ALBANY — Two Long Island legislators have renewed a push for the state to recognize the Montaukett Indian nation, four years after Gov. Andrew M. Cuomo vetoed a similar bill.
The state Assembly approved a bill Thursday, 93-0, that would grant state recognition to the 1,500-member tribe. It was sponsored by Assemb. Fred Thiele Jr. (I-Sag Harbor) and Sen. Kenneth LaValle (R-Port Jefferson), who said they are trying to reverse an “erroneous” 1910 court decision that effectively declared the tribe extinct.
The new bill has important difference from the 2013 measure Cuomo vetoed: It simply says New York will recognize the tribe rather than set up a State Department process to recognize the tribe.
In his veto four years ago, the governor said establishing a recognition process would strain state resources. So this time, legislators want to skip that step.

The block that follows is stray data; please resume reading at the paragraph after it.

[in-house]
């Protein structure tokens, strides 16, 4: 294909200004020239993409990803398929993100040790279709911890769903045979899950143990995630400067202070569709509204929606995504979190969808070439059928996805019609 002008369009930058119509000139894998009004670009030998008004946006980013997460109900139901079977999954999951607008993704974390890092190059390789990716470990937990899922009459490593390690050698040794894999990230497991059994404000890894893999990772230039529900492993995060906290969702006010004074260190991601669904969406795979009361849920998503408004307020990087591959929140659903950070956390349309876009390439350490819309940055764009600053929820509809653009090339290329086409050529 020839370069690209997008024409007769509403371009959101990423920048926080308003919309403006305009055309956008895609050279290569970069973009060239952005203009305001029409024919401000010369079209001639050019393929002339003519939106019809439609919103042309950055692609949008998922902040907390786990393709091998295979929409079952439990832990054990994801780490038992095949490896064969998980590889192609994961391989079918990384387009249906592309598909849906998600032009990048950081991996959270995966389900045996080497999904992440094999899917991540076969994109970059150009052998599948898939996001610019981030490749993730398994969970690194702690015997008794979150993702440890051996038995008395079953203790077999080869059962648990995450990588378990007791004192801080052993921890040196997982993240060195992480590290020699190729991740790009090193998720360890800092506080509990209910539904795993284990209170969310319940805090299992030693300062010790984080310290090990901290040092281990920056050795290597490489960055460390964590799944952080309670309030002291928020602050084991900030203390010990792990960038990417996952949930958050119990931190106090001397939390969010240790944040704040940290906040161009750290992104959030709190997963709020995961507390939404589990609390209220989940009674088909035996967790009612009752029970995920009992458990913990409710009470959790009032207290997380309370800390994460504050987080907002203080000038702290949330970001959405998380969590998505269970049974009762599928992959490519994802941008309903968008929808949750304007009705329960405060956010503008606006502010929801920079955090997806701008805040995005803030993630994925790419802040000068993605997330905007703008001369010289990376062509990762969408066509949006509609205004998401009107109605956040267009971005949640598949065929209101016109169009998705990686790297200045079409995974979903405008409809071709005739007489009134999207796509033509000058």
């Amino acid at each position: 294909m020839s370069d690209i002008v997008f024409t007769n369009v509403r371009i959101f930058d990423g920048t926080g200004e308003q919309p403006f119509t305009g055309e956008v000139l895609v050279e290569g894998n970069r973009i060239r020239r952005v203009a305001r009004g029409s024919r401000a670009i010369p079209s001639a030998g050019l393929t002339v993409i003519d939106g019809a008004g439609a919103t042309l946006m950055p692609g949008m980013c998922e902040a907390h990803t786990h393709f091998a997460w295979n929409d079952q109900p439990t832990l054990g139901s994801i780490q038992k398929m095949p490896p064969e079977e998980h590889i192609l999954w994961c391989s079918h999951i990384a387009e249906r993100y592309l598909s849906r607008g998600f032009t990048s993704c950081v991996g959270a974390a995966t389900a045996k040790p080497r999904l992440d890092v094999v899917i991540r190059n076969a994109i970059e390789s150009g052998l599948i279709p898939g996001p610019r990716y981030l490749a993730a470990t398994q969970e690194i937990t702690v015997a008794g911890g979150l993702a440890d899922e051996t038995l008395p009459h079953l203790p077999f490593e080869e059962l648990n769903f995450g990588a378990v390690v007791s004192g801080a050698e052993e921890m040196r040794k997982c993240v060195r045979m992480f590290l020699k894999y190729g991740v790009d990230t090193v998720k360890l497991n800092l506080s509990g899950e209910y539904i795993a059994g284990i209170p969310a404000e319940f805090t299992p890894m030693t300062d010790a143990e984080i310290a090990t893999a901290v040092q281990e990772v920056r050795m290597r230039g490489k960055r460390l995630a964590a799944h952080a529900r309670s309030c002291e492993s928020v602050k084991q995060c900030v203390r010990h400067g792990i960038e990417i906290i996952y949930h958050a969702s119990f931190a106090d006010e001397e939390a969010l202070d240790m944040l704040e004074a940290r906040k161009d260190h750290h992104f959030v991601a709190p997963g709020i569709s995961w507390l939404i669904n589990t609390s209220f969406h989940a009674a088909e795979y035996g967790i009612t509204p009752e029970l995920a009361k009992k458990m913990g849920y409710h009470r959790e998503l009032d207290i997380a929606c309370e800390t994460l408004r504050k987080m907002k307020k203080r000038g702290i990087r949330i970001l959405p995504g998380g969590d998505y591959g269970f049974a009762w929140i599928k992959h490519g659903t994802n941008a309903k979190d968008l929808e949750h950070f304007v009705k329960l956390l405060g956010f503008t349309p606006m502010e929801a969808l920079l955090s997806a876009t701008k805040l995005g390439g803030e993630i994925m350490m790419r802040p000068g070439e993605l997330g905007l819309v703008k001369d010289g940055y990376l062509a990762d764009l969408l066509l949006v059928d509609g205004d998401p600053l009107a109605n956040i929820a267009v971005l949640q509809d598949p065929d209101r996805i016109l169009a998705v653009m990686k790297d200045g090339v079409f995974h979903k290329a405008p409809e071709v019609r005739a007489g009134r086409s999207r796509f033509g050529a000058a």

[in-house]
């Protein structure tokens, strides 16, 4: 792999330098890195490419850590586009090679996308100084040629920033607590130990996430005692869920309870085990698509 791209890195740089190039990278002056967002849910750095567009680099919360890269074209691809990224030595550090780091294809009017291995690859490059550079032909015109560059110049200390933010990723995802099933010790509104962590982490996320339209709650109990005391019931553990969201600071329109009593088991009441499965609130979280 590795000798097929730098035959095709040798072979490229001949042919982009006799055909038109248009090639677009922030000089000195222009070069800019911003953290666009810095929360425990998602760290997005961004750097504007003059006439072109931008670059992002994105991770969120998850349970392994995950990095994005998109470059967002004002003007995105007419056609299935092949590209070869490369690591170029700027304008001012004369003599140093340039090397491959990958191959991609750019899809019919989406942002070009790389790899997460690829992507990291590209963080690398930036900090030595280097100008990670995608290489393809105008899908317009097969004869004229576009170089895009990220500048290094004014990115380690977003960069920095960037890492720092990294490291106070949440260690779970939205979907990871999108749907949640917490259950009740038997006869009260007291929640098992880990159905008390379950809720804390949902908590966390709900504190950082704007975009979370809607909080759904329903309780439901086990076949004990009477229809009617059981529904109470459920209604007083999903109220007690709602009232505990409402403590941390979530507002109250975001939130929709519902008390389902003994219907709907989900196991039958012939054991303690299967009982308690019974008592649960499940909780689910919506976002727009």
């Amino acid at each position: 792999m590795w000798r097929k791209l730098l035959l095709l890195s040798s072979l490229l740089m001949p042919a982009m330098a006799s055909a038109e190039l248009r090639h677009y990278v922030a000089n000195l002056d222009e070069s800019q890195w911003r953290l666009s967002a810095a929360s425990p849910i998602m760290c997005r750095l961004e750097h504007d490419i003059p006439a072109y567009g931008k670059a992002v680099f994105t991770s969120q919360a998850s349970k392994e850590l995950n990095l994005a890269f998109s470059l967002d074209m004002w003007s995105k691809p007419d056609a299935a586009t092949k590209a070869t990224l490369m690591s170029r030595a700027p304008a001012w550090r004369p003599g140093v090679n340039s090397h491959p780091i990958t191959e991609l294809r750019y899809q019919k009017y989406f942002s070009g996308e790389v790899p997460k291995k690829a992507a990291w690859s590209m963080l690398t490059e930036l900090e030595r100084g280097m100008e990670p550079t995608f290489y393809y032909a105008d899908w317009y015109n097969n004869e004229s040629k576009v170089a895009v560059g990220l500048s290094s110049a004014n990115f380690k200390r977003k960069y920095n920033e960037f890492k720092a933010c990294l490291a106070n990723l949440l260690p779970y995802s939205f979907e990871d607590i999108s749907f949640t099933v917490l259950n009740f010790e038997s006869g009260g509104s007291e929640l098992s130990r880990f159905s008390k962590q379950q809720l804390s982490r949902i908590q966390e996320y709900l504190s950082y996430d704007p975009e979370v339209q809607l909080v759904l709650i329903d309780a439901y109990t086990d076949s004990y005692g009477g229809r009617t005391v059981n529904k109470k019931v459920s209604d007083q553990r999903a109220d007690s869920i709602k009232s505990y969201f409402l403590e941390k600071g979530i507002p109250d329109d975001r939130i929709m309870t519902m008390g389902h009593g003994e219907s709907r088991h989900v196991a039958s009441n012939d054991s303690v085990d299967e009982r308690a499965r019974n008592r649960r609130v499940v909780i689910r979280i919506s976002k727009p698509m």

“We’re not creating a process — we’re just recognizing them,” Thiele said Thursday morning shortly after the Assembly approved the bill. “This doesn’t involve land. It doesn’t involve casinos — that’s all federal stuff. It’s more about reversing that court decision from a century ago.”
“In 1910, they were a tribe,” LaValle said. “We’re recognizing them as a tribe again.”
If it becomes law, legislators said the measure also would allow the tribe to participate in some educational and health programs, but would have nominal financial impact on the state.
The bill now rests with the Senate. LaValle said he’s hoping the measure will go to the chamber floor for a vote before the end of the regular 2016 legislative session, scheduled for Wednesday.
After his 2013 veto, Cuomo said he’d direct the State Department to study state recognition for the Montauketts. But tribal leaders said little happened since then.
Cuomo’s office didn’t immediately comment Thursday on the new bill.